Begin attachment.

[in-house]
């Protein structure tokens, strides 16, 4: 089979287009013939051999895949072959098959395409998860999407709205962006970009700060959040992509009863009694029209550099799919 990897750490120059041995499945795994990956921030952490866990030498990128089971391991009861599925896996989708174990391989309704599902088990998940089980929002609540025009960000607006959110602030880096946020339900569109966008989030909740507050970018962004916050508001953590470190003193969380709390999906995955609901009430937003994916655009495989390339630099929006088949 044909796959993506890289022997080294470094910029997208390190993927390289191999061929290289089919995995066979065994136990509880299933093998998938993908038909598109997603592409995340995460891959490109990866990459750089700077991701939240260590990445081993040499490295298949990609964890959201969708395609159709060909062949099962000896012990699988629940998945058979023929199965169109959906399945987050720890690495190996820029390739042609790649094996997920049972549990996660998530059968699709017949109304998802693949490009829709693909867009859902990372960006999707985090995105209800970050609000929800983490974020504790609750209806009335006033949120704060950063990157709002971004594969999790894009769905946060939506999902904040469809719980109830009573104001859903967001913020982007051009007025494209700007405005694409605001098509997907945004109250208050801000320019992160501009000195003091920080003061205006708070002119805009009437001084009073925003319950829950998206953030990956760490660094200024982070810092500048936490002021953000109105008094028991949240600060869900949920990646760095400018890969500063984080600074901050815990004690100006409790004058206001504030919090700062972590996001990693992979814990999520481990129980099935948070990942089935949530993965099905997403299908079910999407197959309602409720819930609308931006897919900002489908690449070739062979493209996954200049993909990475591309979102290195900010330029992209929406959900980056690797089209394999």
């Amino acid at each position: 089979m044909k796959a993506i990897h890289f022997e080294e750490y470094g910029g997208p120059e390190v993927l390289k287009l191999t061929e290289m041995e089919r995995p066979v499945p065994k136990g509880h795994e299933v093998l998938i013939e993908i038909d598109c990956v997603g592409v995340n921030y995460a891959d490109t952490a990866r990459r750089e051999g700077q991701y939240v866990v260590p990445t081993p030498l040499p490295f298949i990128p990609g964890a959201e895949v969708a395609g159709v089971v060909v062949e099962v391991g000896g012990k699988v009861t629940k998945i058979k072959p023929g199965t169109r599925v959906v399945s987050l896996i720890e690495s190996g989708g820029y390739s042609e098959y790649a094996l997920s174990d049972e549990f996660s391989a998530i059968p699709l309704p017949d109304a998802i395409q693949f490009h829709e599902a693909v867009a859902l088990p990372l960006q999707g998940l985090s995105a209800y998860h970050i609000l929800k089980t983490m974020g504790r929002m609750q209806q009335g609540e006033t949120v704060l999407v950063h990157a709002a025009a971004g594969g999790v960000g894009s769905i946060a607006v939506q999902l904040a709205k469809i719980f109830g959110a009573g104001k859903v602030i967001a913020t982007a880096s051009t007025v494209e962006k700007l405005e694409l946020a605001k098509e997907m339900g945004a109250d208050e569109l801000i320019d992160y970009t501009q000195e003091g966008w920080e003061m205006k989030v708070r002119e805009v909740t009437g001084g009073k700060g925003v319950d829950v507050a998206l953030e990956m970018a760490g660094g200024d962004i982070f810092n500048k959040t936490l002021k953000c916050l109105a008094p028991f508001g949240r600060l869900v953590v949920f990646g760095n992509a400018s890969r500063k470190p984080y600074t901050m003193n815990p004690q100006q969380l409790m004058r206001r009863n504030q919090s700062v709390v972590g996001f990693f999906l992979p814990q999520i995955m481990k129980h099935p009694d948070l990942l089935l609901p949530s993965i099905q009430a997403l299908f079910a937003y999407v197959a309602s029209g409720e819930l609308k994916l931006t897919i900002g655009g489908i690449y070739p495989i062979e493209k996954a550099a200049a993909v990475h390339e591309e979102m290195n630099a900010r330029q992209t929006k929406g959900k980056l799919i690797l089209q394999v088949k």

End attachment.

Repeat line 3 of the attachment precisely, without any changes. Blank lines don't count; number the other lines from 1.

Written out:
């Amino acid at each position: 089979m044909k796959a993506i990897h890289f022997e080294e750490y470094g910029g997208p120059e390190v993927l390289k287009l191999t061929e290289m041995e089919r995995p066979v499945p065994k136990g509880h795994e299933v093998l998938i013939e993908i038909d598109c990956v997603g592409v995340n921030y995460a891959d490109t952490a990866r990459r750089e051999g700077q991701y939240v866990v260590p990445t081993p030498l040499p490295f298949i990128p990609g964890a959201e895949v969708a395609g159709v089971v060909v062949e099962v391991g000896g012990k699988v009861t629940k998945i058979k072959p023929g199965t169109r599925v959906v399945s987050l896996i720890e690495s190996g989708g820029y390739s042609e098959y790649a094996l997920s174990d049972e549990f996660s391989a998530i059968p699709l309704p017949d109304a998802i395409q693949f490009h829709e599902a693909v867009a859902l088990p990372l960006q999707g998940l985090s995105a209800y998860h970050i609000l929800k089980t983490m974020g504790r929002m609750q209806q009335g609540e006033t949120v704060l999407v950063h990157a709002a025009a971004g594969g999790v960000g894009s769905i946060a607006v939506q999902l904040a709205k469809i719980f109830g959110a009573g104001k859903v602030i967001a913020t982007a880096s051009t007025v494209e962006k700007l405005e694409l946020a605001k098509e997907m339900g945004a109250d208050e569109l801000i320019d992160y970009t501009q000195e003091g966008w920080e003061m205006k989030v708070r002119e805009v909740t009437g001084g009073k700060g925003v319950d829950v507050a998206l953030e990956m970018a760490g660094g200024d962004i982070f810092n500048k959040t936490l002021k953000c916050l109105a008094p028991f508001g949240r600060l869900v953590v949920f990646g760095n992509a400018s890969r500063k470190p984080y600074t901050m003193n815990p004690q100006q969380l409790m004058r206001r009863n504030q919090s700062v709390v972590g996001f990693f999906l992979p814990q999520i995955m481990k129980h099935p009694d948070l990942l089935l609901p949530s993965i099905q009430a997403l299908f079910a937003y999407v197959a309602s029209g409720e819930l609308k994916l931006t897919i900002g655009g489908i690449y070739p495989i062979e493209k996954a550099a200049a993909v990475h390339e591309e979102m290195n630099a900010r330029q992209t929006k929406g959900k980056l799919i690797l089209q394999v088949k």